EVERYBODY RAVES ABOUT THE BEAUTY OF CHRISTMAS TREE WORMS, with their fantastic arrays of bright colors and shapes like perfect fir trees. And, they make for terrific Christmas cards.
The wormy bodies behind the gorgeous finery, maybe not so much.
The spiraling crowns we see are specialized tentacles, called radioles, that filter plankton from the surrounding waters for food, passing it down to the worm’s mouth in cilia-lined grooves. They also work like “gills” to let the animals absorb oxygen.
TRADITIONAL WORM BODIES
But behind the plumes, they have regular worm bodies, just like the earthworms you find in your garden. They’re members of Phylum Annelida, Class Polychaeta, Family Serpulidae, worms with bodies of ring-like segments (This means you’ll often see them referred to as annelids and polychaetes). Each segment features parapodia – appendages with setae, or bristles, extending from them (Bristleworms, or fireworms, are free-ranging polychaetes).
DIFFERENT BASINS, SIBLING SPECIES
In the Atlantic/Caribbean, Spirobranchus giganteus constitutes the basic Christmas tree species. In the Indo/Pacific, it was believed that several different species existed, but Australian scientists who sequenced the DNA of a broad range of specimens unexpectedly determined that they they’re a single morphologically various species, Spirobranchus cornicultus, located throughout the Indo-Pacific basin.
A significant difference from your familiar garden polychaete (and from most other marine polychaetes) is that these guys are sessile; they embed themselves into the coral substrate and never leave, using special glands to convert sand into calcium carbonate and create strong tubes in which to reside within the coral (This means they’re also often referred to as calcareous tube worms. It’s hard to keep up).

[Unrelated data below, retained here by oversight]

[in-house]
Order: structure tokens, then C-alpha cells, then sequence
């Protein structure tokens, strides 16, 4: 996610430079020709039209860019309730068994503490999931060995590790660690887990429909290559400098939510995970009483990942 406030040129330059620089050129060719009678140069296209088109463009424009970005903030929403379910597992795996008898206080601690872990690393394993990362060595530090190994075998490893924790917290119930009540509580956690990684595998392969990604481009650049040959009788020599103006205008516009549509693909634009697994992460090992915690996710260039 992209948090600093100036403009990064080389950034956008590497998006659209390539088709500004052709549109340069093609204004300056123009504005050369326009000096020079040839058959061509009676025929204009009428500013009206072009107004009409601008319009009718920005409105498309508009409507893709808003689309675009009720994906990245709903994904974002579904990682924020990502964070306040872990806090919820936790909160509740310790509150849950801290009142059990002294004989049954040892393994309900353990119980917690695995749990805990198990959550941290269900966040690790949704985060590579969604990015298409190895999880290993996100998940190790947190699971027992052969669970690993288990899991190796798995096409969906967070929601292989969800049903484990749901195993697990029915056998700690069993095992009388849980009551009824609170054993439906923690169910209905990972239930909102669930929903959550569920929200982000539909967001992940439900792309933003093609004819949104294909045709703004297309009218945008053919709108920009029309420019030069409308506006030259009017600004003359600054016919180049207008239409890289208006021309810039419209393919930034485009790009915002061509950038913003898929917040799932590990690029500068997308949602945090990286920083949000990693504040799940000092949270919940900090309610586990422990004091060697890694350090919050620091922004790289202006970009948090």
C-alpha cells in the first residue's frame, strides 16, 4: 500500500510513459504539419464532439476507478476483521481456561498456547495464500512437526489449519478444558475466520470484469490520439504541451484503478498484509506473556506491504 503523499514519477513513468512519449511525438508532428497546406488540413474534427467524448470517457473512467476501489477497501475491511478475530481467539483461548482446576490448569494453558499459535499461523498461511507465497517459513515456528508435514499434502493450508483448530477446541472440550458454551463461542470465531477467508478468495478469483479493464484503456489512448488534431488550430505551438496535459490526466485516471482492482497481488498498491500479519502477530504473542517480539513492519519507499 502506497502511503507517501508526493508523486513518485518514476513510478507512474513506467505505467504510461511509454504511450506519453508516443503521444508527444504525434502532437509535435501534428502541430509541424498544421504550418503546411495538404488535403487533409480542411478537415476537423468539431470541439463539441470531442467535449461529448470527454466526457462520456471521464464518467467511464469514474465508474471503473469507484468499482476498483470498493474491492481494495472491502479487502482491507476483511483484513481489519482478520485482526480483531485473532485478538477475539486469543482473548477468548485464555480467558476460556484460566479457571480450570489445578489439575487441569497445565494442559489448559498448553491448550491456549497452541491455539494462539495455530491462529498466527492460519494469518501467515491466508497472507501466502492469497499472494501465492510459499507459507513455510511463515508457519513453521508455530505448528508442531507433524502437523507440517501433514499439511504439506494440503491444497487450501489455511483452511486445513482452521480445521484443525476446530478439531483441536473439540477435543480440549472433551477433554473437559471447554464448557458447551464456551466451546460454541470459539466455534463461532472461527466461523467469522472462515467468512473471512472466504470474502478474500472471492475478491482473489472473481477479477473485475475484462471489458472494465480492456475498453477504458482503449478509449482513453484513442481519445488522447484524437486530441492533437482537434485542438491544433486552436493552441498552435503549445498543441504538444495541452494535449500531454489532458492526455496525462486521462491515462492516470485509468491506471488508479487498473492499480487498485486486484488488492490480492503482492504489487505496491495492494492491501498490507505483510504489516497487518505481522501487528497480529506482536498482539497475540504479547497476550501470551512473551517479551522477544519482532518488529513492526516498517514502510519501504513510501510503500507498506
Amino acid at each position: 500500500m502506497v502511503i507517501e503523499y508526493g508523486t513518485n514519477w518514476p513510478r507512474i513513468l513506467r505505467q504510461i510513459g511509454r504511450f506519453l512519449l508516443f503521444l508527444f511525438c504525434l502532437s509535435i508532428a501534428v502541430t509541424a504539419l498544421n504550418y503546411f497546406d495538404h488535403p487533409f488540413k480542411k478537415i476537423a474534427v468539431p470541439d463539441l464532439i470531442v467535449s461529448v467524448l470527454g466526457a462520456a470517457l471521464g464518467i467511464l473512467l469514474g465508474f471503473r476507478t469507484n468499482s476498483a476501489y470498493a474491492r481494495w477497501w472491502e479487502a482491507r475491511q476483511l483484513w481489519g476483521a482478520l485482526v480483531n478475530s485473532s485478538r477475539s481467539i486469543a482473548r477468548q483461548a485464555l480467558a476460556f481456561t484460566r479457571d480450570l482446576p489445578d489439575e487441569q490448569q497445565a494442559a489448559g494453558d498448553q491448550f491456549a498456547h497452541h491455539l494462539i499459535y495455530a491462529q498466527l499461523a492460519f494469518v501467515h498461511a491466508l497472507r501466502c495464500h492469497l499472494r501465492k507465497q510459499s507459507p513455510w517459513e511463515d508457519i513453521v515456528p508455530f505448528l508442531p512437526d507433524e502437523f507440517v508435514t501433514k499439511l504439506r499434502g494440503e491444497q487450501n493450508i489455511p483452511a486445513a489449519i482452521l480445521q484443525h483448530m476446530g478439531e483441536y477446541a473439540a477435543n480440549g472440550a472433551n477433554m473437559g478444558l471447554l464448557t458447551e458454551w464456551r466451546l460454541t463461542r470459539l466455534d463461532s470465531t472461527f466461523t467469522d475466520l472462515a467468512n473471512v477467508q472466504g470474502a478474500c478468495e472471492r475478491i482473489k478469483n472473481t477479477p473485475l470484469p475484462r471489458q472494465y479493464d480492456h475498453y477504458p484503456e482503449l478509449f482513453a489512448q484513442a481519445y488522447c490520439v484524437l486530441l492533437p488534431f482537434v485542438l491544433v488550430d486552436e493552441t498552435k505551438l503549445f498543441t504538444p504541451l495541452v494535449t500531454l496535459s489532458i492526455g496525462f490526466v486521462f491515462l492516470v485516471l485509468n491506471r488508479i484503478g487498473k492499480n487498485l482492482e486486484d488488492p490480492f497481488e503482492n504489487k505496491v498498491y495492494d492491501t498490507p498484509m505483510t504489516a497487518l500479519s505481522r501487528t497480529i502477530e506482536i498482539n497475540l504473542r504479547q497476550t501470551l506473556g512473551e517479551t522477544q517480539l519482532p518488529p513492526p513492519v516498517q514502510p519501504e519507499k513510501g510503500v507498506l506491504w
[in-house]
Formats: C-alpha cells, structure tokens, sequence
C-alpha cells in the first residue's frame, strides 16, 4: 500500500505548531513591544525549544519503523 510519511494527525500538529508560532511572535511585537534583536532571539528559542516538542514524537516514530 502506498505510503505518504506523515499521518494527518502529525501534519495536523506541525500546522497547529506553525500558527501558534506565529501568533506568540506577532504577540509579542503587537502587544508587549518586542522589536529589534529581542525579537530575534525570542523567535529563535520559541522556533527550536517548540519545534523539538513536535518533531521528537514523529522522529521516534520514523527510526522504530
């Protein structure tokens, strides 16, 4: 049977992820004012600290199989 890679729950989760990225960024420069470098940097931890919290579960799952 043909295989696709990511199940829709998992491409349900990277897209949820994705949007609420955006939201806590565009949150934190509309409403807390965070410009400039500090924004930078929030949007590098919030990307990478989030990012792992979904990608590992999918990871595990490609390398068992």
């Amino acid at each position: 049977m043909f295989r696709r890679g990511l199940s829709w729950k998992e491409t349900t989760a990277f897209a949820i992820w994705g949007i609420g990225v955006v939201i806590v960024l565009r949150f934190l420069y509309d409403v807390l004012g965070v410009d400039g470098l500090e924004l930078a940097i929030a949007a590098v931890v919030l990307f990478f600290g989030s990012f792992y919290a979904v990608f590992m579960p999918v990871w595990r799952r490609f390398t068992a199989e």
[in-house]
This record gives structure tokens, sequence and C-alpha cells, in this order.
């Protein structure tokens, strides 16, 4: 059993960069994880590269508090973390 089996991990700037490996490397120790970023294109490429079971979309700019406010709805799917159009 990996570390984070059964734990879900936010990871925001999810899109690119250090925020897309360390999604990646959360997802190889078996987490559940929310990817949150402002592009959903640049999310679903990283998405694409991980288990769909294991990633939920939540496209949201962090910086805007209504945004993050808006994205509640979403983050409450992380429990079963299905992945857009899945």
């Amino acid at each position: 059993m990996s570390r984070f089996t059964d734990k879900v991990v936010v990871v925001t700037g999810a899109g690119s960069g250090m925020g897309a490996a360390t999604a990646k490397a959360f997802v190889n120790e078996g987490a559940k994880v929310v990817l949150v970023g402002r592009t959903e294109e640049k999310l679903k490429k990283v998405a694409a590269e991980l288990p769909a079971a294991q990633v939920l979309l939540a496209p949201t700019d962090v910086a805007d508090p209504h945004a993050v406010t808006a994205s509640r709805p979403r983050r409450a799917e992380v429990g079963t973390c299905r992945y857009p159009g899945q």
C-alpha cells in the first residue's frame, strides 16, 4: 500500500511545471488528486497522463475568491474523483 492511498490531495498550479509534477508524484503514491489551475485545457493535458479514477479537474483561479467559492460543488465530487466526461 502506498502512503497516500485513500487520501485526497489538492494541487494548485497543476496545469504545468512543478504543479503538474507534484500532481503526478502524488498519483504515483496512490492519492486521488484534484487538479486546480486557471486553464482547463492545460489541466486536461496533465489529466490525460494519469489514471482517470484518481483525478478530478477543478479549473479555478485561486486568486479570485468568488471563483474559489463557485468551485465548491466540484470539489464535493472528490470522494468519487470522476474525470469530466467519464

CHRISTMAS TREES CANNOT RUN – BUT THEY CAN HIDE.
The worms actually have fairly complex eyes – on their tubes, which don’t do them much good. But their radioles also sport cells that let them distinguish changes in light – like the shadow of a predator looking to munch on them.
Pretty much the only advantage to being worms living in tubes is the ability to retreat down into those tubes when danger threatens. Divers see this a lot as they approach.
CHRISTMAS TREE-SHAPED PLUMES COME IN PAIRS.
Each worm has two separate fir-shaped crowns, separated by a trumpet-shaped structure called an operculum. When they have to retreat back into their tube, they draw the operculum in to plug the entrance.
No sources suggest any purpose served by the range or intensity of crown colors.
THE CORAL COMES TO THEM
A lot of sources talk about their “boring” into the coral once they settle. It appears that this is incorrect. Rather, once a larva settles on a coral host, it remains in place and lets the coral grow around it over time.
If this sounds like a lengthy process, biologists have counted the coral layers around them, like the rings of a tree, to estimate that a Christmas tree can live as long as 30 years (sources vary from 20 to 40 years; a more typical lifespan is likely to be 10 to 20 years). And they’re only 1.5 inches long – a few years’ growth for many corals.
Many sources note that the calcareous tube is usually significantly longer than the worm – as long as 10 inches – giving it room to scoot down in. This suggests that the worm is older and the coral has developed around it over the years. The worms line it with mucus to facilitate sliding up and down.
SETTLING ON DEAD CORAL WOULDN’T BE A PLAN FOR SUCCESS.
This would explain why Christmas trees only settle on living coral. Christmas trees are apparently picky about what kinds of corals they settle on. Biologists know that but they’re still trying to figure out what the criteria are. One suggestion is that they try to avoid corals frequented by algae-eating parrotfishes, which tend to scrape away the corals and anything else in their way while ferreting out algae.
PRINCIPAL SOURCES: Marine Biology, Fourth Edition, Peter Castro, Michael Huber; Reef Creature Identification, Florida, Caribbean, Bahamas/ Reef Creature Identification, Tropical Pacific, Paul Humann, Ned DeLoach; NOAA, What are Christmas tree worms?; marinebio.org, Christmas Tree Worms; Encyclopedia of Life, Spirobranchus giganteus; Australia Museum, Exploring The Diversity Of Christmas Tree Worms In Indo-Pacific Coral Reefs; Science News, Christmas tree worms have eyes that breathe, gills that see.